Chromebooks: Going offline to compete

Critics of the Chromebook mistakenly believe that once offline, users can’t do anything. This isn’t true and Google is taking steps to make that clear.
Written by James Kendrick, Contributor

When Google first introduced Chrome OS that powers Chromebook laptops, if you were not able to get online it was pretty much a brick. That changed quickly as Google started making its apps usable offline, and then some major third-party apps followed suit. This was particularly useful on flights, as Chromebook users could continue to work, even before wifi in the sky became commonplace.

Image: James Kendrick/ZDNet

Today quite a few apps work offline; there's even a section in the Chrome Web Store that makes them easy to find. This improvement, coupled with the fact that like PCs and Macs users are rarely offline, make Chrome work like most platforms. Google isn't content with this, and recently mandated that legacy packaged apps must go away by the end of the year, and will get kicked out of the store.

Legacy packaged apps don't have to work offline, and that's a problem for Google. There is a continuing confusion about Chrome OS working offline due to the apps that require an active connection to work. Forcing developers to make these apps work offline if they want them in the Chrome Web Store will help eliminate the confusion.

From the Chromium Blog:

Starting today, no new legacy packaged apps can be published in the Chrome Web Store. In December, all existing legacy packaged app listings will be removed from Chrome Web Store’s search and browse functions. Existing legacy packaged apps can be updated until Chrome stops loading them in June of 2015.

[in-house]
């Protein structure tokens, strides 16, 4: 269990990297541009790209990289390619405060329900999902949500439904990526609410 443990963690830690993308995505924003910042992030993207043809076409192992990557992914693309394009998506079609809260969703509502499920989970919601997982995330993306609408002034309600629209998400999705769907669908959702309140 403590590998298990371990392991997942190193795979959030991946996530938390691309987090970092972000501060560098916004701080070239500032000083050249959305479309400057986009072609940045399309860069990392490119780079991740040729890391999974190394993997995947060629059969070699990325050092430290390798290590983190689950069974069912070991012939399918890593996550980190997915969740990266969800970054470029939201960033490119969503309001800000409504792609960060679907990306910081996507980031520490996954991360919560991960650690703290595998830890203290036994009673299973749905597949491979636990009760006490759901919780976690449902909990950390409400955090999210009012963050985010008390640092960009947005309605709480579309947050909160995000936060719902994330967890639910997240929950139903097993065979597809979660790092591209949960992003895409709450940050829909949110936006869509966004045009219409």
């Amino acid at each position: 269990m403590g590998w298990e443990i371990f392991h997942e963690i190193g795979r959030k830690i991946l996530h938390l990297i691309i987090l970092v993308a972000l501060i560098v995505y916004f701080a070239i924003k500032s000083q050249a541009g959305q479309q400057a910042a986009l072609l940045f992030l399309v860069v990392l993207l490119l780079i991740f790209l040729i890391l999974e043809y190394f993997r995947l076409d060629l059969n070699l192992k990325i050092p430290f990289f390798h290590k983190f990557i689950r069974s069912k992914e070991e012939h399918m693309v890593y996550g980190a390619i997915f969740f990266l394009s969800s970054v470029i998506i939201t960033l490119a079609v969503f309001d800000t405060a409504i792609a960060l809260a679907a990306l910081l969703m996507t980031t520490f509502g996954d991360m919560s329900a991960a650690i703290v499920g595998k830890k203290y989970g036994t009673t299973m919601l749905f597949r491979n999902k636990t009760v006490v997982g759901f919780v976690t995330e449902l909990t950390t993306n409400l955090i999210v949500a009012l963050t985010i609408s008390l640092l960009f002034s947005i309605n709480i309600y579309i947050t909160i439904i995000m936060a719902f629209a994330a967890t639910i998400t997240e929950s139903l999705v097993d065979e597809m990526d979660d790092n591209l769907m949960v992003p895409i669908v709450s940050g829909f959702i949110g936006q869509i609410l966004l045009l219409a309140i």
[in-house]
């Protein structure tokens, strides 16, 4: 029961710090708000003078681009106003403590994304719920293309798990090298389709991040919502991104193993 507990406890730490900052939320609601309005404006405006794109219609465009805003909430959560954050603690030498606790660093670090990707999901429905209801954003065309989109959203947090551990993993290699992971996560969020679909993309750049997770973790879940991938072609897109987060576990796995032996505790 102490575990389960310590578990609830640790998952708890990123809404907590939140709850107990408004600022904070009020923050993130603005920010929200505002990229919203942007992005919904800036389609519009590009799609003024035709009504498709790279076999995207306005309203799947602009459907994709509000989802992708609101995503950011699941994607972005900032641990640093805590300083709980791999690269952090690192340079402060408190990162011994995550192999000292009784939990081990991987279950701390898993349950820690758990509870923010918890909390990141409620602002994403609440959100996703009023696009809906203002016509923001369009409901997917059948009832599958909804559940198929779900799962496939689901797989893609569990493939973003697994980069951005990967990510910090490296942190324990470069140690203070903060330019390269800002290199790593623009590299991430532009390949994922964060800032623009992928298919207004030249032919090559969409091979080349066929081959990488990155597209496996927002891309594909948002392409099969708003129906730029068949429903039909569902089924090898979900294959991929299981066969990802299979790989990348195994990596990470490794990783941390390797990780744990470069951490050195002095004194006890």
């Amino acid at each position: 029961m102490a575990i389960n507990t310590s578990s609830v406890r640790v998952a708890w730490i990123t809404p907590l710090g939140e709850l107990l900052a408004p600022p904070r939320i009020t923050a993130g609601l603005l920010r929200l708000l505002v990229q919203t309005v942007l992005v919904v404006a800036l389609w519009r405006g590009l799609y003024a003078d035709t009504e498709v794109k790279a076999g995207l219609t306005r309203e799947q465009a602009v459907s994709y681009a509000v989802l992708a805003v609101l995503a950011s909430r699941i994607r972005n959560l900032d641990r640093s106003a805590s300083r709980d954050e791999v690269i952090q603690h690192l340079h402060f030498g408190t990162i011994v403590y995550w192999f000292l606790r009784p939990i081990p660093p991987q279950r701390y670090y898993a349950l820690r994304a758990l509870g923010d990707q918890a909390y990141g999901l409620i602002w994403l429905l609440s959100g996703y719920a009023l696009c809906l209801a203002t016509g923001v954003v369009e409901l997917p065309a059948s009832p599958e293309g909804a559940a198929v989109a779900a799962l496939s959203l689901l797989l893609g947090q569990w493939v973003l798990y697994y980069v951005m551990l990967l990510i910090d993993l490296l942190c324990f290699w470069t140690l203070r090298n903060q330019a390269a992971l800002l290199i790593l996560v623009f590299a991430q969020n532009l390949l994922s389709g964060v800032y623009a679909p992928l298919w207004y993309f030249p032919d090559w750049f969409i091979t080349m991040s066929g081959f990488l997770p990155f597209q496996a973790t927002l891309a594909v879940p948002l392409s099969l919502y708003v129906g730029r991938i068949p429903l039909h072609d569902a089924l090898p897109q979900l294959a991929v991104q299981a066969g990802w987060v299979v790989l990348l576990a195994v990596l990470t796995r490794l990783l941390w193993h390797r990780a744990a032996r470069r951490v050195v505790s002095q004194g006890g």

Getting legacy packaged apps updated to full Chrome apps has an additional advantage, as it means they willl use the latest APIs. This will ensure Chrome apps have the latest security precautions over the older legacy apps.

Once all standalone apps work offline in Chrome, the playing field will be leveled with OS X and Windows. Chromebook owners will go to the app store, get an app, and install it. There will be no concern as to whether it will work offline since all apps in the store will work while disconnected.

This isn't a huge change since many apps already work offline. It is a big change in perception to the many critics of the Chromebook who thought that Chrome OS couldn't do anything offline. Soon they will have to admit that Chromebooks are just as useful offline as Macs and PCs. When was the last time a Mac or PC was offline, anyway?

It will be interesting to see how many Chrome developers choose to make the effort to update legacy apps. The risk to Google is that a number of them might decide to abandon the platform rather than expend the time and resources to bring apps within spec.

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